Grow: How To Make M&A Pay
Almost all studies of mergers and acquisitions (M&A) show value creation in aggregate. But often the bulk, or even all, of the value creation is found to accrue to the shareholders of target firms while the shareholders of acquiring firms fair far worse. Debate continues on how much less, when, and why. Some research does show that acquiring shareholders also benefit. The equally weighted average announcement return was 1.1 percent or $5.61 of value per $100 invested. However, the dollar-weighted average announcement returns are −1.2 percent.1 Small acquisitions by small firms create value, but large firms make large acquisitions that may produce large losses. Acquisitions in aggregate resulted in losses as large firm losses outweighed small firm gains.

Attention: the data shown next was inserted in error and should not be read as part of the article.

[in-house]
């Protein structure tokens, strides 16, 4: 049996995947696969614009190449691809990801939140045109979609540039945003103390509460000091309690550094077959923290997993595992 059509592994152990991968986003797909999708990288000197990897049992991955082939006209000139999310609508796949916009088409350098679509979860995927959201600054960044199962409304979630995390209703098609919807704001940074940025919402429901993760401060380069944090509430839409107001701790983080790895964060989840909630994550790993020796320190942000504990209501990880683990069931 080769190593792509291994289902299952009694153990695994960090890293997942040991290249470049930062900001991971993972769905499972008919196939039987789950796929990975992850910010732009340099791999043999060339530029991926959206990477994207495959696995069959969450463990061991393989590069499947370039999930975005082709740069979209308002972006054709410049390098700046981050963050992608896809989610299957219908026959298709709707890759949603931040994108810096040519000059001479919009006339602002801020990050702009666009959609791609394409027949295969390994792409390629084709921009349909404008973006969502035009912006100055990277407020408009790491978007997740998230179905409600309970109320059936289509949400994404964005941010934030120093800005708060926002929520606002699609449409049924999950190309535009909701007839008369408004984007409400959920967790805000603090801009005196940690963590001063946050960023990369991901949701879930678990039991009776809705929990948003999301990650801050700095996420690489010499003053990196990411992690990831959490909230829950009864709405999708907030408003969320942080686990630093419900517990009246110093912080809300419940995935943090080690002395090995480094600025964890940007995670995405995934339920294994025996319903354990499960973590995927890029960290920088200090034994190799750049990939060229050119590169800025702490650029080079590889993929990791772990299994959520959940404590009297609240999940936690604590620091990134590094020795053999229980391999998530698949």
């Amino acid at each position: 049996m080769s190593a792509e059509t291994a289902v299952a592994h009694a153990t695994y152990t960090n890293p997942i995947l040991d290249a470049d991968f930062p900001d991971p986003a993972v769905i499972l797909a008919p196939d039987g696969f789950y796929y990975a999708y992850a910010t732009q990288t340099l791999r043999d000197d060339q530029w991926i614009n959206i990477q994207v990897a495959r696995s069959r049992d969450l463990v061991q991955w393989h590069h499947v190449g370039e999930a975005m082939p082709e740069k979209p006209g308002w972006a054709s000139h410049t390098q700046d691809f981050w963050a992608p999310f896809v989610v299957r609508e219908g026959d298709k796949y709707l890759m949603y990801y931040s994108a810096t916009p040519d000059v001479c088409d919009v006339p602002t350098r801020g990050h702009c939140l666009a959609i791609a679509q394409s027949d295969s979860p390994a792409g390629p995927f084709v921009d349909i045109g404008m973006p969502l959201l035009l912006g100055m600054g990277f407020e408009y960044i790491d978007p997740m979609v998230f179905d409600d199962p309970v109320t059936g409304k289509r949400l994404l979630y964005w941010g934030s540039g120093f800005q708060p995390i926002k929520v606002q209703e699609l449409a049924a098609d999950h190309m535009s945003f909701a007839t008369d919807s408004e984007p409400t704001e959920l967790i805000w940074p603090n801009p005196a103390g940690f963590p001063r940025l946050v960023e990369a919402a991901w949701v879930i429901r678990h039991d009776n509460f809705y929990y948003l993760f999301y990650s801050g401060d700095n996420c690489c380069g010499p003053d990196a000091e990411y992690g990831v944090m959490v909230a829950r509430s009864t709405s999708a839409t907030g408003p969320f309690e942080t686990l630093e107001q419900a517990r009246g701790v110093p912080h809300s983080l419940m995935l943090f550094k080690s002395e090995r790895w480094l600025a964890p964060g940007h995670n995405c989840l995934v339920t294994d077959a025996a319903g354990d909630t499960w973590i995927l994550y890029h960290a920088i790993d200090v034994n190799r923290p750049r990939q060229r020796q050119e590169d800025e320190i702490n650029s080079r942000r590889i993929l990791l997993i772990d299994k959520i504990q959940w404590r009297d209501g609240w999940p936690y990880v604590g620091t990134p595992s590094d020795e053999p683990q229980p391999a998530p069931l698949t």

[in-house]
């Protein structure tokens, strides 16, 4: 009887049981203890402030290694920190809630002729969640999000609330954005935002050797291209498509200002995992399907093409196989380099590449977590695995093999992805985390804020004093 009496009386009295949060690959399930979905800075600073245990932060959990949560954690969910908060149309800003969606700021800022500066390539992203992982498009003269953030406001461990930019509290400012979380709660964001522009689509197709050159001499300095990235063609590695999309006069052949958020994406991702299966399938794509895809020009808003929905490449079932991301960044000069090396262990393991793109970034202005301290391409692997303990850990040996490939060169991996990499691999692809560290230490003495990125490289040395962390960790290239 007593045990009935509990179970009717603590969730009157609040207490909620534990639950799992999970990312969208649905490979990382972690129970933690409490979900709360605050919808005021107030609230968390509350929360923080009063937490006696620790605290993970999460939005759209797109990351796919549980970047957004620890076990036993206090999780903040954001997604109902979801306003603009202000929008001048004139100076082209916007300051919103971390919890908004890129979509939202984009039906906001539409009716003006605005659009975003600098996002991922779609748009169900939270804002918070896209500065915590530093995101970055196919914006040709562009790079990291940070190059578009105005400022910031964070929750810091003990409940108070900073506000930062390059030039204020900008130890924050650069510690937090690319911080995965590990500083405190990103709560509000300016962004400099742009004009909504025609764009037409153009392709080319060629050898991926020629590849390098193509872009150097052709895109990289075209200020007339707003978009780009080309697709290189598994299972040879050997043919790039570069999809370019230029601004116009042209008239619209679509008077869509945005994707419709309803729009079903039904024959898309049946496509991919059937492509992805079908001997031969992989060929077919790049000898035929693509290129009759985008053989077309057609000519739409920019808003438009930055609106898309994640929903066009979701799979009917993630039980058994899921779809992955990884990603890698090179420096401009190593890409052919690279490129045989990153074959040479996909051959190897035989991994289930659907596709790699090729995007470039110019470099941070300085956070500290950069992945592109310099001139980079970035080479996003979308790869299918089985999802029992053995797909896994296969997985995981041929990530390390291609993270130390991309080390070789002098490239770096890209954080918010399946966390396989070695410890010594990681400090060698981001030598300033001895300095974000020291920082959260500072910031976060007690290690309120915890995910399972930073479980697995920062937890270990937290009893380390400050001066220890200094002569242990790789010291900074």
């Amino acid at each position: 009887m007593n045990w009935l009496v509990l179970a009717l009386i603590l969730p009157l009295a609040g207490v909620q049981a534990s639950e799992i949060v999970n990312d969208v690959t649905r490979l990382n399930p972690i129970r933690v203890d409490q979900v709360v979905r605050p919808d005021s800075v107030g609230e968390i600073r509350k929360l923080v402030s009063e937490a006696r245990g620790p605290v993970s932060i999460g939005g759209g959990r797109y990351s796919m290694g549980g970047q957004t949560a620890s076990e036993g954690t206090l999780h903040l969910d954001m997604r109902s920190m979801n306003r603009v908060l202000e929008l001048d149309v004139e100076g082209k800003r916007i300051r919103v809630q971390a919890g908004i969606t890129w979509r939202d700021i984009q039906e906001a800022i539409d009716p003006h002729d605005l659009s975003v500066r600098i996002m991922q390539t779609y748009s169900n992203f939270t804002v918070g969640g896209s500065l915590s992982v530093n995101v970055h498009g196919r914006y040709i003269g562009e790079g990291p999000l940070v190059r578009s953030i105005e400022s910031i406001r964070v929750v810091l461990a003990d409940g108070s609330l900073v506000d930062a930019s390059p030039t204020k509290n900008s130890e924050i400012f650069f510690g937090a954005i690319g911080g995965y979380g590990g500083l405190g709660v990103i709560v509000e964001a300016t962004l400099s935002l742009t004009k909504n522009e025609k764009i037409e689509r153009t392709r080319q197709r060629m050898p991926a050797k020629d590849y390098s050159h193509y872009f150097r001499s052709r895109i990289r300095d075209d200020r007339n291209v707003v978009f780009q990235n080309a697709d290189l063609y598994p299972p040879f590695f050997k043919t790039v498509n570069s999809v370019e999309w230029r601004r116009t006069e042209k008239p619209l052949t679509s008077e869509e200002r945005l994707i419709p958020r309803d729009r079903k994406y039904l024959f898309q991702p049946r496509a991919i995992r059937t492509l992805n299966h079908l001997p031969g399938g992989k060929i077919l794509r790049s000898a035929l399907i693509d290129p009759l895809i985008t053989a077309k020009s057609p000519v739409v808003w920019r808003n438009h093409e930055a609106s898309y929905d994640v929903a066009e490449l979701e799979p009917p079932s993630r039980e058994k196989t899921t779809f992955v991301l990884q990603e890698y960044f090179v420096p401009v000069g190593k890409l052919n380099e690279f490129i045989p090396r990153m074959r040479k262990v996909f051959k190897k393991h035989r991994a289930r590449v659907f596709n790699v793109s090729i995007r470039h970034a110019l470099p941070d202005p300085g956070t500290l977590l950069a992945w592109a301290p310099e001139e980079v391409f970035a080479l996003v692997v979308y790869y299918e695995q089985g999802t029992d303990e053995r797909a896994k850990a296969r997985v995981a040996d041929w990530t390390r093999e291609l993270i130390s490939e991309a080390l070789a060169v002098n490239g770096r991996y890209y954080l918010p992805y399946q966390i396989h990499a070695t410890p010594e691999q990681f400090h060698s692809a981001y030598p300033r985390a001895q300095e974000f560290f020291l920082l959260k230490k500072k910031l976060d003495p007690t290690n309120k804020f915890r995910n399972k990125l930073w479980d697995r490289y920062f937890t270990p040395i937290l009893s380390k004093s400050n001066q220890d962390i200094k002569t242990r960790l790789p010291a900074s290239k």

But such studies obscure reality behind the law of averages and provide little actionable advice. And this is not the question to which executives need answers. Despite the mountains of rigorous academic literature on the topic, there has not been a focus on helpful guidance for executives. Though many M&A deals are unsuccessful, for a host of reasons, many do create tremendous value. A more important question for board directors and corporate executives is, “How can we make M&A add value and incorporate it as part of our growth strategy?” How to ensure a win?
We build on the newer research in this area, articulating linkages between key success factors, value creation, and the allocation of ...